Have a preconception visit before you start trying to become pregnant so your risks for various diseases can be assessed, screening and diagnosis carried out, and treatment initiated whenever possible before you are pregnant Have a blood test to see if you are immune to rubella, varicella, and toxoplasmosis before pregnancy or very early on. If you are not immune, follow these guidelines strictly: Before you are pregnant, be vaccinated against rubella and wait 28 days to get pregnant or have the vaccine in the postpartum period-before your next pregnancy. You can breast-feed if you are vaccinated right after birth.
Be tested for syphilis and, if indicated, Lyme disease, before pregnancy or as soon as possible in pregnancy. Get treatment if necessary as soon as a diagnosis is made. Hepatitis B If you live in a household with someone who has hepatitis B, work in a job that exposes you to blood, share needles for injecting drugs, or have sex with an infected person, be tested for hepatitis B before or during pregnancy. If you have recently immigrated from a country where this disease is very common, such as some Asian countries, also consider having the test for hepatitis B, If you are not immune to hepatitis B, consider being vaccinated before you get pregnant The vaccinations are given in a series of three injections, so several months will pass before you can try to get pregnant once you start the series. Toxoplasmosis Before you plan to conceive - Have a blood test to see if you are immune to toxoplasmosis, If you are not or don't know whether you are immune, follow these guidelines, Avoid changing the cat litter during pregnancy or use gloves if you must do so, Wash your hands thoroughly with warm soap and water after handling the cat litter.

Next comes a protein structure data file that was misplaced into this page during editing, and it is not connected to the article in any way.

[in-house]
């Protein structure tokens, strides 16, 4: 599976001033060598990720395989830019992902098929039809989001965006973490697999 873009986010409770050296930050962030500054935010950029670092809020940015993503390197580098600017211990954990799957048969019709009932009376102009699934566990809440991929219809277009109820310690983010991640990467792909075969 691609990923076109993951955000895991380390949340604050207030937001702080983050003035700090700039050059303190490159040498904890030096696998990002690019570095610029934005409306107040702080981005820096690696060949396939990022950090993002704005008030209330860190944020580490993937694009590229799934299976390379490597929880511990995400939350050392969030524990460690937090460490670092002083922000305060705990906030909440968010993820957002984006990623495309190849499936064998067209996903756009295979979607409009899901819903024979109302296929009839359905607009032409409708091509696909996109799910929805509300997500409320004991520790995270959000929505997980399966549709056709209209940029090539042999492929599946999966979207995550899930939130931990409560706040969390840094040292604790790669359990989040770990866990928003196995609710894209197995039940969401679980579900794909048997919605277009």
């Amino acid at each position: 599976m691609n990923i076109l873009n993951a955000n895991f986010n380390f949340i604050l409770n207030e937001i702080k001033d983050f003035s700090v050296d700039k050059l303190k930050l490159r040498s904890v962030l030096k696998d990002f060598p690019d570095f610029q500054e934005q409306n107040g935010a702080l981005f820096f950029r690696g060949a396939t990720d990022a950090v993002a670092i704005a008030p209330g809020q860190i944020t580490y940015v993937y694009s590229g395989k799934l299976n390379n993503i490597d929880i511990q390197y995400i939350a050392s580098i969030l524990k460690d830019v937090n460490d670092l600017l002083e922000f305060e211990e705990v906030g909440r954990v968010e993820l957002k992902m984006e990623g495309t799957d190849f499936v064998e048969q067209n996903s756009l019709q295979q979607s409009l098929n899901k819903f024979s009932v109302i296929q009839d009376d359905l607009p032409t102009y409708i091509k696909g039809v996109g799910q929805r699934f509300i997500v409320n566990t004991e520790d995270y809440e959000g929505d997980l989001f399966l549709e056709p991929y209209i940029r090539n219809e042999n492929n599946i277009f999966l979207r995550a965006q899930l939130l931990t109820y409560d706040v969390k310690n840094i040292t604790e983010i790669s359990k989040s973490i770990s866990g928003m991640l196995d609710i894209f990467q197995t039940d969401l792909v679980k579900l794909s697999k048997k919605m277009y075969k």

The biggest danger of toxoplasmosis is from the excrement of kittens, Since it takes at least 2 days for toxoplasmosis in cat feces to become infectious at room temperature, changing the litter every day is a good protective measure. Do not allow your 'cat to go outdoors where its chance of acquiring toxoplasmosis is increased, Do not feed raw meat to your cat Feed it dry or canned cat food, Do not take a stray cat or kitten into your home if you are pregnant Avoid contact with any cat that might have been fed raw meat or might have been an outdoor cat Safe Food Handling Avoid eating raw or rare meat in pregnancy. Cook eggs well and do not drink unpasteurized milk and milk products.
Cook meat thoroughly-until it is no longer pink in the center or until the juices run clear. Do not taste meat before it is completely cooked. Wash hands thoroughly with hot soap and water after handling raw meat and before eating. Avoid touching your eyes and lips while preparing uncooked meat. Wash cutting boards, the sink, utensils, and counters well after meat has been on them.